By JIM ROSS ∙ firstname.lastname@example.org
SPENCER — In a world of big-box hardware stores in shopping plazas, where parking lots are measured in acres, a small West Virginia-based chain survives.
Hardman Supply Co. has stores in six West Virginia communities: Ripley, Mineral Wells, Glenville, Grantsville, Summersville, Moorefield and the home base of Spencer.
In most of its markets, Hardman's Do It Centers are not in direct competition with the well-known chains such as Lowe's and Home Depot. Instead, the stores are smaller operations in smaller communities.
But they still have to compete with the big boxes and with Walmart, said Tom Hardman, vice president of marketing.
Each store is different according to the community it serves, Hardman said.
"We adapt to what the individual markets are like. In the smaller towns we may not sell what the stores in the larger towns sell."
In fact, the stores in Summersville and Moorefield are more like the old-time hardware stores that people may remember from their youth, Hardman said.
According to the company's website, www.hardmans.com, Hardman Supply Co. began as two produce companies in the 1800s. In 1907, Spencer businessman Owen Ruby "O.R." Hardman merged them, renaming his company Hardman Produce. In 1928, he incorporated as Hardman Supply Co.
The company expanded by purchasing produce, wool, poultry and other agricultural goods throughout central West Virginia and selling to customers as far away as Pittsburgh and Cincinnati.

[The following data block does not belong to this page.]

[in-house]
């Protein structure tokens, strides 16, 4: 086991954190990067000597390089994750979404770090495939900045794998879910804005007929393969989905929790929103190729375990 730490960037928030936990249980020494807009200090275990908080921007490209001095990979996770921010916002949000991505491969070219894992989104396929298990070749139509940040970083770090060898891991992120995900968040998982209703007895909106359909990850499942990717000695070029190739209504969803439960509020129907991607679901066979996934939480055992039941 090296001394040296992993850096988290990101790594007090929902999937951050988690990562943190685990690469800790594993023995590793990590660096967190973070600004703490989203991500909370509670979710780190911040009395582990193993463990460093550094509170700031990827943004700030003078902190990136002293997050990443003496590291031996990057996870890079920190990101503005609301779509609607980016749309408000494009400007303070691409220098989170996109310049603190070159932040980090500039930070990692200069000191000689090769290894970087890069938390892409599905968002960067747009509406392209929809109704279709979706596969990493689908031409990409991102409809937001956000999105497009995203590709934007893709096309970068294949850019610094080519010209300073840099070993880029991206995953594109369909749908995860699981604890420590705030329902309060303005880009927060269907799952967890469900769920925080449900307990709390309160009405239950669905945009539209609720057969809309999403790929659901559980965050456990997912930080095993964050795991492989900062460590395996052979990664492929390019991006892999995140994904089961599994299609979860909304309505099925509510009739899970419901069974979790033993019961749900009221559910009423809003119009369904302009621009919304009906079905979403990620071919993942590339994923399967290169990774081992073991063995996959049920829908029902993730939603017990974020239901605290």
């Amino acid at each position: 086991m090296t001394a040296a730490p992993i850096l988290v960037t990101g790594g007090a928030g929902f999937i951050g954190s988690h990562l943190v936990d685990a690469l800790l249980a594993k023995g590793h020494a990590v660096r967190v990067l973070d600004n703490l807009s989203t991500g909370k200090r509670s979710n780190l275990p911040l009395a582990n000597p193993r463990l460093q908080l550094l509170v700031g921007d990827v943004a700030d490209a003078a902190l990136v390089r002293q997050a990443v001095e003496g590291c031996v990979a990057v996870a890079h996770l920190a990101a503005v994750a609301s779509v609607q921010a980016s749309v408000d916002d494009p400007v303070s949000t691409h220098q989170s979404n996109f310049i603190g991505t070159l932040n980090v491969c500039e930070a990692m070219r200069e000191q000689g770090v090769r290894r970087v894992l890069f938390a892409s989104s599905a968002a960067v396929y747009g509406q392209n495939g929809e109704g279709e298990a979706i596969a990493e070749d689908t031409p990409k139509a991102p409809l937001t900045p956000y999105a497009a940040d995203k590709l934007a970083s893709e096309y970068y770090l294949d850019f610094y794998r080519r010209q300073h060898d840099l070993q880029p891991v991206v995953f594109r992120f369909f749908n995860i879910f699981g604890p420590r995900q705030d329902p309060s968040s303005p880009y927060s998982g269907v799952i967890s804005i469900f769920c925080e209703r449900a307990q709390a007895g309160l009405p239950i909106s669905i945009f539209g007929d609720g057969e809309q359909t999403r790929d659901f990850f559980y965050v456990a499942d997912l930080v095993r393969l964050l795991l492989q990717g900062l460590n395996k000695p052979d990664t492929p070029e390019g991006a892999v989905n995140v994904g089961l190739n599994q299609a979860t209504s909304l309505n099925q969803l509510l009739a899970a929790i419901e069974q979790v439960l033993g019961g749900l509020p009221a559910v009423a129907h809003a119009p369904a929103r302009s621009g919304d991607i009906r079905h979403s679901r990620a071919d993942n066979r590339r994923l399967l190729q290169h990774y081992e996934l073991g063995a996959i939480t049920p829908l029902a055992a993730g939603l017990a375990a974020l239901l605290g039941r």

In the 1930s and 1940s, the company added appliances and farm machinery.
Charles O. Hardman, O.R.'s son, joined the family business after graduating from West Virginia University and serving in the Army during World War II. Under his direction, the business moved more in the hardware direction and slowly phased out the produce department. Expansion continued in the following decades with the addition of building supplies, ready-mix concrete plants, and additional stores in neighboring communities.
The third generation came into the company in the 1970s when Charles' sons — Stan, Fred and Tom — each graduated from WVU. The brothers added store locations and then added an aggressive advertising program, computer systems and membership in Do It Best.
Hardman said the fourth generation is taking its place in the company. One is a CPA who lives near Washington, D.C., and is an officer in the company. Another is about to complete his graduate degree in computer engineering at Virginia Tech. He has been the company's IT person.
One thing Hardman stores have done in recent years that has been well-received by their customers has been their Made in the U.S.A. campaign. Stores promote products that are made in America, and it labels shelves containing those items. The company has received national recognition within the industry for it campaign, Tom Hardman said.
The company is scheduled to be on the cover of Hardware Retailing magazine's July issue, Hardman said.